The order and disorder of binary representations of the natural numbers < 28
is measured using the BiEntropy function. Significant differences are detected between the primes and the non-primes. The BiEntropic prime density is shown to be quadratic with a very small Gaussian distributed error. The work is repeated in binary using a Monte Carlo simulation of a sample of natural numbers < 232
and in trinary for all natural numbers < 39
with similar but cubic results. We found a significant relationship between BiEntropy and TriEntropy such that we can discriminate between the primes and numbers divisible by six. We discuss the theoretical basis of these results and show how they generalise to give a tight bound on the variance of Pi(x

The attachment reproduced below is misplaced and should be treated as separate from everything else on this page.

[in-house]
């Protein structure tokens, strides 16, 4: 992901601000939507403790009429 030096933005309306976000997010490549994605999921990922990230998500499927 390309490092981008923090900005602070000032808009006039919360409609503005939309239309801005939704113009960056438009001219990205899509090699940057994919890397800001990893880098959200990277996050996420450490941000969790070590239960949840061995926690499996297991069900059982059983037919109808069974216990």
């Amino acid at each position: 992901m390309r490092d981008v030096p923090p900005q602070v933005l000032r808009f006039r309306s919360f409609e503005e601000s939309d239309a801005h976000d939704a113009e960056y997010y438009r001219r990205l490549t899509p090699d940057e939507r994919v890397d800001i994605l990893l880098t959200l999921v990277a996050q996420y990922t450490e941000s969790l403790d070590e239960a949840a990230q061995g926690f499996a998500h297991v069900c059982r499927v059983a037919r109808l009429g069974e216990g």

) for all x
. This bound is much tighter than the bound given by Von Koch in 1901 as an equivalence for proof of the Riemann Hypothesis. Since the primes are Gaussian due to a simple induction on the binary derivative, this implies that the twin primes conjecture is true. We also provide absolutely convergent asymptotes for the numbers of Fermat and Mersenne primes in the appendices.
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